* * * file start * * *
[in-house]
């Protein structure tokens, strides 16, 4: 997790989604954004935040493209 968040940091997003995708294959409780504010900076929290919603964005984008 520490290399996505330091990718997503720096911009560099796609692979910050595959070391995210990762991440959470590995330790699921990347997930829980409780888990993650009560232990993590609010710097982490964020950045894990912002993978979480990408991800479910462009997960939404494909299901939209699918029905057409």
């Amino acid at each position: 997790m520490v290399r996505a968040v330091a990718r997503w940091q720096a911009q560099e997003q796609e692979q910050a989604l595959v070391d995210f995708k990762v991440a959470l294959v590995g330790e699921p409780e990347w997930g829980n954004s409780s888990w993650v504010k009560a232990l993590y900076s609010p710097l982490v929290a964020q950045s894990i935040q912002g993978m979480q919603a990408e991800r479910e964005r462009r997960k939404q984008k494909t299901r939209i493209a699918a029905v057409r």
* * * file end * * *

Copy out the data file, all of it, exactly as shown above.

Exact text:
[in-house]
């Protein structure tokens, strides 16, 4: 997790989604954004935040493209 968040940091997003995708294959409780504010900076929290919603964005984008 520490290399996505330091990718997503720096911009560099796609692979910050595959070391995210990762991440959470590995330790699921990347997930829980409780888990993650009560232990993590609010710097982490964020950045894990912002993978979480990408991800479910462009997960939404494909299901939209699918029905057409």
């Amino acid at each position: 997790m520490v290399r996505a968040v330091a990718r997503w940091q720096a911009q560099e997003q796609e692979q910050a989604l595959v070391d995210f995708k990762v991440a959470l294959v590995g330790e699921p409780e990347w997930g829980n954004s409780s888990w993650v504010k009560a232990l993590y900076s609010p710097l982490v929290a964020q950045s894990i935040q912002g993978m979480q919603a990408e991800r479910e964005r462009r997960k939404q984008k494909t299901r939209i493209a699918a029905v057409r």